Year 8, Day 157 - 6/5/16 - Movie #2,356
BEFORE: I've made great strides toward catching up so far this year - in the first half of 2016, I managed to go out to the theater five times, plus I watched 17 films that were released in 2015, 31 that were released in 2014, and another 15 that were released in 2013. So that's nearly half of this year's films, released in 2012 or after. But that's enough current movies for a while, ever since watching "The Brainwashing of My Dad" I've immersed myself in films from the 1970's and 1980's, and in a few days I'll continue that with the Burt Reynolds chain. When that's over I'm going even further back, to the days of Dean Martin and Jerry Lewis, and after THAT I'm going back to the 1940's, with the Thin Man series, Abbott and Costello, and the last few Marx Brothers films. Bottom line, I won't be watching a movie from this millennium for the next month and a half. But essentially, that's what this whole project was intended to do, catch me up on the classics.
Roy Scheider carries over from "52 Pick-Up", and he'll be here tomorrow as well. I always liked him as an actor, I think because of his appearance in "2010", which I thought was a very underrated sci-fi film. Besides "Jaws", though, I can't remember what other movies he was in that interested me. Tonight's film is one of those "nearly unlinkable" ones, really the only place to put it is between two other films with Roy Scheider, and fortunately I have two.
THE PLOT: A tough detective who is part of an elite New York City unit is trying to find out who killed his partner, but uncovers a plot to kidnap mobsters for money.
AFTER: The concept here is that there's a secret unit within the NYPD police force, one that uses subterfuge and stealth to take down the criminals that regular cops can't touch, sort of like a "Mission: Impossible" force. But at the same time, someone is masquerading as cops to kidnap key mob figures, so suspicion for these actions falls on to the Seven-Ups, who then are doubly motivated to solve the case, which will also clear their reputations. The theme fits in nicely with last night's film, where Scheider also turned the tables on criminals, and also "A Walk Among the Tombstones" a couple of weeks ago, which featured someone kidnapping drug lord's family members for ransom.
The concept is smart, because who has more money than the mob, and as a bonus, they're not likely to call the police, especially if they think the police are the ones doing the kidnapping. And maybe believing that NYPD cops in the 1970's were corrupt wasn't that much of a stretch.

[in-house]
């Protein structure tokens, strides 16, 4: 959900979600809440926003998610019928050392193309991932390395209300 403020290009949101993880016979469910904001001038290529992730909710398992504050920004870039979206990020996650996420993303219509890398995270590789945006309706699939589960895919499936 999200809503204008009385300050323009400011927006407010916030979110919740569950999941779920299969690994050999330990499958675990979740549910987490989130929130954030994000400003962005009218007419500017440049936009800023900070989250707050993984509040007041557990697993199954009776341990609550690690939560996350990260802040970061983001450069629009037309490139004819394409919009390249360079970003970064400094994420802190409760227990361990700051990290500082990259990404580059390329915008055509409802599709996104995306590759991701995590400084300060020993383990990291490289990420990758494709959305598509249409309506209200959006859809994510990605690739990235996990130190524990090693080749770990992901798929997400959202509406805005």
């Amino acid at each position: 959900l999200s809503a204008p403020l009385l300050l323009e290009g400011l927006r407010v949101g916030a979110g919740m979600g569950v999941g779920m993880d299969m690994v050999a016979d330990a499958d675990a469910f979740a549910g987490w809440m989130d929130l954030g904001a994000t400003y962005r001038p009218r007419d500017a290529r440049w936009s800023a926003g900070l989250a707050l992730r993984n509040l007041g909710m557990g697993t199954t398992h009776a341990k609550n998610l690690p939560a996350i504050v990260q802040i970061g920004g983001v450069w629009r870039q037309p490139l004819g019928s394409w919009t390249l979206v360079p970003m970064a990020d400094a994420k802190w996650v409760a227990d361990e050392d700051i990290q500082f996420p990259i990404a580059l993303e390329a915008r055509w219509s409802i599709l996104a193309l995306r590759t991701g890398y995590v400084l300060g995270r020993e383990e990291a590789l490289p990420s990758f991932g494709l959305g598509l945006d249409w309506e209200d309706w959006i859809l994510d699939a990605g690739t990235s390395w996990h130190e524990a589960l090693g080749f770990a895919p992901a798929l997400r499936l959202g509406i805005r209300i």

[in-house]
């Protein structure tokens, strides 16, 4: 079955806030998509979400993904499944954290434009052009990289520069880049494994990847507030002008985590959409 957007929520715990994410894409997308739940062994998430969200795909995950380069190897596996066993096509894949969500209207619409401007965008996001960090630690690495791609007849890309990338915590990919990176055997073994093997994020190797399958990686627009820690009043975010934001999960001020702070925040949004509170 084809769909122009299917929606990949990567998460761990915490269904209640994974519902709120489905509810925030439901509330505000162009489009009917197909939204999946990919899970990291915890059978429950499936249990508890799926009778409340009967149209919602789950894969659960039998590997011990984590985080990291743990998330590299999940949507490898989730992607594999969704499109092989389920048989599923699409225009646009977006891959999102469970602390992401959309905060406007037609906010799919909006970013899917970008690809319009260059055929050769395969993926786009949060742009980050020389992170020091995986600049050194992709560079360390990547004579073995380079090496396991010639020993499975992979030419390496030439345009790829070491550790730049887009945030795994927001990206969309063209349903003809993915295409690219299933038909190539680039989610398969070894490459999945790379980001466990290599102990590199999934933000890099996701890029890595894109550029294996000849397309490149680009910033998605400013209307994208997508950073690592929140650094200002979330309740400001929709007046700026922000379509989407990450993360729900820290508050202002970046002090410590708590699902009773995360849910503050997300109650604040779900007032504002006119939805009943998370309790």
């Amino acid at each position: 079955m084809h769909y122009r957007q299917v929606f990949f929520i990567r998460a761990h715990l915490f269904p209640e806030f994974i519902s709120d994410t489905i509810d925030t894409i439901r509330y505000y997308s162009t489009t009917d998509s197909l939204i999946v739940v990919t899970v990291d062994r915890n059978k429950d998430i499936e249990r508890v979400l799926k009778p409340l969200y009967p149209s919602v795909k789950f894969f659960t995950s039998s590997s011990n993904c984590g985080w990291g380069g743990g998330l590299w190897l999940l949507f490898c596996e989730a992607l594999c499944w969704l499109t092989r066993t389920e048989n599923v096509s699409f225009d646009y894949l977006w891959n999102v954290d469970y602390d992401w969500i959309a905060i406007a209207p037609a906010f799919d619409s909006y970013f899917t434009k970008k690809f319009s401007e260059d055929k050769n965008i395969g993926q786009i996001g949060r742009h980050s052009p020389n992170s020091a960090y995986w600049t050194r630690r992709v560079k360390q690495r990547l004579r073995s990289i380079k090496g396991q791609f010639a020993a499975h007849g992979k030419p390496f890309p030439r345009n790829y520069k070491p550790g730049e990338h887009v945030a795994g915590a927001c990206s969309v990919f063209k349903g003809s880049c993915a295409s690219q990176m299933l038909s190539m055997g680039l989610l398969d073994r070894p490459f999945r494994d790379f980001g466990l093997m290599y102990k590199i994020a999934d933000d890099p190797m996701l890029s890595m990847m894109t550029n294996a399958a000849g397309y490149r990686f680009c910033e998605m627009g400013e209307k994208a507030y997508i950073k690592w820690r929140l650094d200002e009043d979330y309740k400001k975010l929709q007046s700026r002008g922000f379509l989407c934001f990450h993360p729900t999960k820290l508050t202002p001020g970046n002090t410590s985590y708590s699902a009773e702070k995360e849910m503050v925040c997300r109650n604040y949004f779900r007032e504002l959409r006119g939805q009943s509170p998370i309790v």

Part of the fun for me with this movie was catching a look at New York City in 1973, the opening shot is of Grand Central Terminal, with the PanAm (now MetLife) building in the background - but when the camera pans down, I didn't recognize 42nd Street at all, because it's changed so much since then. Then there was this big car chase later in the film, which looked like it started in a really dumpy area of Manhattan (the Bowery?) and then about 30 seconds later, it looked like they were driving up through midtown, and then 30 seconds after that, it seemed like they were on Central Park West, then over on Riverside Drive, headed for the George Washington Bridge. Oh, sure, you can make that trip by car, just not that fast. Only in the movies... But now I'm going to have to visit one of those "NYC movie locations revealed!" web-sites and look this film up.
(Ah, I thought that NYC Courthouse scene looked a little weird - that's because it wasn't the Manhattan courthouse, it took place at the old Brooklyn courthouse near Cadman Plaza. Other scenes were shot at the Botanical Gardens in the Bronx, the Bronx High School of Science, and the really dumpy railroad track scenes were shot near Co-op City, also in the Bronx. That Chock Full O'Nuts cafe was on 54th St. and Madison Ave - how did he get there from Grand Central so fast? The Commodore Hotel is not there anymore, it got turned into the Grand Hyatt, right next to Grand Central. And the garage where the car chase started was on 56th St., between 10th and 11th Ave. - I guess from there it's not too far to Central Park West.)
I think maybe if Hollywood's looking for a new franchise, they could re-start this one and go a long way with it. But perhaps this film's not as well-known as a TV series, such as "The Man From U.N.C.L.E.", which is now a big-screen franchise.
Also starring Ken Kercheval, Tony Lo Bianco (last seen in "City Heat"), Victor Arnold (last seen in "All the Right Moves"), Jerry Leon, Richard Lynch, Bill Hickman, Larry Haines, Joe Spinell, Robert Burr, Rex Everhart, Lou Polan, Matt Russo.
RATING: 5 out of 10 screeching tires